Within two days after the nationwide Coronavirus lockdown was imposed beginning March 25, Sharmishtha moved out of her cramped home-cum-brothel at G B Road, Delhi’s red-light district, which houses 5,000 other women like her. The police patrolling in the area, between Ajmeri Gate and Lahori Gate, was stepping up and Sharmishtha knew there was no way she could continue her sex work given the strict enforcement of social distancing guidelines.
She went to live with her friend, also a sex worker, in Laxmi Nagar, East Delhi. Sharmishtha has been working from her friend’s house since April, servicing only her old clients who fix an appointment before coming. She is aware of the consequences of COVID-19 but has no other income option.
In north Kolkata’s Sonagachi, Asia’s largest red-light district, enforcement has been relaxed since June. Sumona, who lives in a multi-storey brothel, still goes to a nearby lodge every day for work because her clients are not yet comfortable returning to the cramped lanes leading up to her brothel. Her earnings are down to one-fourth of the pre-coronavirus time.
“My two kids in the village now need a smartphone and internet for their studies. My drunkard husband cannot provide for them and in-laws need medicines regularly. I had to resume work anyhow though I know it is risky,” she says.
Sex work is getting decentralised
This resumption of sex work is taking place out of the boundaries of red-light areas.
“It has just got decentralised. Their customers get in touch on the phone and don’t come to Kamathipura and Falkland Road (Mumbai’s red-light areas). Workers go to nearby lodges and boarding houses. The work is decentralised by individuals spread over several places,” says Priti Patkar, human rights activist and Co-founder of NGO Prerana, which works in the red-light areas of Mumbai and Navi Mumbai to protect children vulnerable to sexual exploitation and trafficking.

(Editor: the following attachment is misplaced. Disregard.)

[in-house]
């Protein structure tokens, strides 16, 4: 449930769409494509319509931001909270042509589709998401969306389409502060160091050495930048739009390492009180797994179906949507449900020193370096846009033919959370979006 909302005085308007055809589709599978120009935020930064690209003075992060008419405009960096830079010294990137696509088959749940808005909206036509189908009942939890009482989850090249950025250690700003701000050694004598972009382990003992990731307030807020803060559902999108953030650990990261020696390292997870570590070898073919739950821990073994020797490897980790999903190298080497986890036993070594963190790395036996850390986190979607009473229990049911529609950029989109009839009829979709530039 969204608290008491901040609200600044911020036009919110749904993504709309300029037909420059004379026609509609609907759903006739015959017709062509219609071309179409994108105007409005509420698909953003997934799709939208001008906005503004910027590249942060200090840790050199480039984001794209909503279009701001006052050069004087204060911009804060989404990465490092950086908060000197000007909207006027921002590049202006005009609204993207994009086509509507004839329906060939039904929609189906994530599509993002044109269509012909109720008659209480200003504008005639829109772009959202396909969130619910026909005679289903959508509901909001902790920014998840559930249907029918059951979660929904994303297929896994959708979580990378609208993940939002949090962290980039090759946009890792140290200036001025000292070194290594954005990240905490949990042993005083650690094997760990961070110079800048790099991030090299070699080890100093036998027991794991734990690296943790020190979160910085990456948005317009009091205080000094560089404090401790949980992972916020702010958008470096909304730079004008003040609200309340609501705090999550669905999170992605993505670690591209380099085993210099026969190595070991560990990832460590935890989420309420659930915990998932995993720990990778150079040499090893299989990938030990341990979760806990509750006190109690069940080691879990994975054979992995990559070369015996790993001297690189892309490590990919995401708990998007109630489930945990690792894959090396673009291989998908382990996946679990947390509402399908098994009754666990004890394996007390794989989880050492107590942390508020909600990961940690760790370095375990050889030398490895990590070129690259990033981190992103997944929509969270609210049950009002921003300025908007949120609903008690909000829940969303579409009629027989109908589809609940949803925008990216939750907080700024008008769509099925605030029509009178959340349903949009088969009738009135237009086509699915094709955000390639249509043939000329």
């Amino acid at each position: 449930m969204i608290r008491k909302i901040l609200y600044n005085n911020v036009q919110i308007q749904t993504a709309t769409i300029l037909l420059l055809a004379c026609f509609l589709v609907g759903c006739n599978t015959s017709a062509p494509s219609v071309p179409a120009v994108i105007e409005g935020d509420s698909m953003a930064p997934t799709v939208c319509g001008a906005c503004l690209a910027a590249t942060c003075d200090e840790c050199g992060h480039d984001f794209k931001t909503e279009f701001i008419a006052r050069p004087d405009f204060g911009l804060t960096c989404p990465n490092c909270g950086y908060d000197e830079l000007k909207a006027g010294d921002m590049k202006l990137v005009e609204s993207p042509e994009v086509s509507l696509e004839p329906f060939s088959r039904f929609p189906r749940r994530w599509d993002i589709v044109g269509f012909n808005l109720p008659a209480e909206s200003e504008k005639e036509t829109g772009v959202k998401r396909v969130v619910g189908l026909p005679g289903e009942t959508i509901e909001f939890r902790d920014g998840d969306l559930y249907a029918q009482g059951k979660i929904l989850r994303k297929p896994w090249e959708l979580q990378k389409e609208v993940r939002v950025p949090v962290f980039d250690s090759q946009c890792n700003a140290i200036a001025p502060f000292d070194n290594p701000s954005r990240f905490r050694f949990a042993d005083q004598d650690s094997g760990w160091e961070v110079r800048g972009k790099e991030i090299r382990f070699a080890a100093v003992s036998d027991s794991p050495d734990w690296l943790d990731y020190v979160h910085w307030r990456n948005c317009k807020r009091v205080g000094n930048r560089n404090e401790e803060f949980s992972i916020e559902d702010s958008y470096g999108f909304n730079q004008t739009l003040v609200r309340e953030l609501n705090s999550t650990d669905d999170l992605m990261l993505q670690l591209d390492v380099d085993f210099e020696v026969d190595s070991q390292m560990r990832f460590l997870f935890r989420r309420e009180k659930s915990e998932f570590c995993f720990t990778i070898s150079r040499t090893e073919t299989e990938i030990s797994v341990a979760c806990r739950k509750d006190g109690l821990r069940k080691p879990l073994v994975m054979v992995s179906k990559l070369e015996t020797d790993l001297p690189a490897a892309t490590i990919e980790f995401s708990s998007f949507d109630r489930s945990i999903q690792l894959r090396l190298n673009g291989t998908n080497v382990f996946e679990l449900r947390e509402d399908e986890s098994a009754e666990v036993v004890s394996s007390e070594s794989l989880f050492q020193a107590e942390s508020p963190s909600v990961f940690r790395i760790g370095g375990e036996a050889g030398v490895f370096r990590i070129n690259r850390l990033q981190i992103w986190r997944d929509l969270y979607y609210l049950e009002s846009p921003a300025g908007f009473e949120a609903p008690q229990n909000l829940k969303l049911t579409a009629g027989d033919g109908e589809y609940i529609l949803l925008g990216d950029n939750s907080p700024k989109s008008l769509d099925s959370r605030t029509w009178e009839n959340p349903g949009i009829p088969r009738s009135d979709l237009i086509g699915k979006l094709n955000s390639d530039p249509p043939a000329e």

The number of sex workers in India was estimated at 30 lakh by the Ministry of Women and Child Development in 2007 while the United Nation’s Human Rights Watch (HRW) put the figure at 20 million (2 crore) in 2008.
Kusum, President of All India Network of Sex Workers (AINSW), says women in the GB Road red-light area are not able to move out due to heavy police presence. “Red-light sex work is unlikely to resume anytime soon. When a woman leaves the red- light district, she works discreetly. One, it makes her vulnerable to exploitation and two, it may give rise to diseases,” says Kusum, who uses only her first name.
AINSW is a network of 2 lakh sex workers who assist each other with legal rights, health issues and social security across the country. While prostitution is legal in India, related activities including soliciting in a public place, kerb crawling, owning or managing a brothel and pimping are illegal.
Kusum says while many home-based women are working, work in red-light districts can resume only when trains restart and people regain employment. “A lot of our clients are travellers visiting cities or migrant workers, who have left. Moreover, very few people now have the money to spend on sex services given the job losses and economic slowdown,” she adds.
Moving towards alternatives to sex work
Throughout the lockdown, NGOs and other organisations have been supporting workers in the red-light areas or brothels with ration, food and other essentials. NGOs like Prerana and Kolkata’s Durbar Samanwaya Mahila Committee have also been providing micro-finance and the necessary training to women for starting their own enterprise or for working as a cooperative.